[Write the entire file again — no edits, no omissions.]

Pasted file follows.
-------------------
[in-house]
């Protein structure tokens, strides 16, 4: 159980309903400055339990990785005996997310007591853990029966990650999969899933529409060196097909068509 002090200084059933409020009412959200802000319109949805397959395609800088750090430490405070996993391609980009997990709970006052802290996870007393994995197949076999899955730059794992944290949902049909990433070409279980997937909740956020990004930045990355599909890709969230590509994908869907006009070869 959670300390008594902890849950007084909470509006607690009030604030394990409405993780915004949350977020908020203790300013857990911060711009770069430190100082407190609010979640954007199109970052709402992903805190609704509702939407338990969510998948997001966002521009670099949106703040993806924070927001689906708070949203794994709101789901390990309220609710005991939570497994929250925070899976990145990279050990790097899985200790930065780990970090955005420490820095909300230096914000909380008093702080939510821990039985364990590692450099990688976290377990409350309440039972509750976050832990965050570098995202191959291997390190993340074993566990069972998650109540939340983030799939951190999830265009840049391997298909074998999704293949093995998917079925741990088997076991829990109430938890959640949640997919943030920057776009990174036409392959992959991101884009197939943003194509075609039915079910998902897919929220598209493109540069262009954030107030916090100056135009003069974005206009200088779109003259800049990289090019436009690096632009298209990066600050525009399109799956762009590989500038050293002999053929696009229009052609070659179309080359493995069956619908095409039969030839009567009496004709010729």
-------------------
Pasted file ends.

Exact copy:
[in-house]
């Protein structure tokens, strides 16, 4: 159980309903400055339990990785005996997310007591853990029966990650999969899933529409060196097909068509 002090200084059933409020009412959200802000319109949805397959395609800088750090430490405070996993391609980009997990709970006052802290996870007393994995197949076999899955730059794992944290949902049909990433070409279980997937909740956020990004930045990355599909890709969230590509994908869907006009070869 959670300390008594902890849950007084909470509006607690009030604030394990409405993780915004949350977020908020203790300013857990911060711009770069430190100082407190609010979640954007199109970052709402992903805190609704509702939407338990969510998948997001966002521009670099949106703040993806924070927001689906708070949203794994709101789901390990309220609710005991939570497994929250925070899976990145990279050990790097899985200790930065780990970090955005420490820095909300230096914000909380008093702080939510821990039985364990590692450099990688976290377990409350309440039972509750976050832990965050570098995202191959291997390190993340074993566990069972998650109540939340983030799939951190999830265009840049391997298909074998999704293949093995998917079925741990088997076991829990109430938890959640949640997919943030920057776009990174036409392959992959991101884009197939943003194509075609039915079910998902897919929220598209493109540069262009954030107030916090100056135009003069974005206009200088779109003259800049990289090019436009690096632009298209990066600050525009399109799956762009590989500038050293002999053929696009229009052609070659179309080359493995069956619908095409039969030839009567009496004709010729």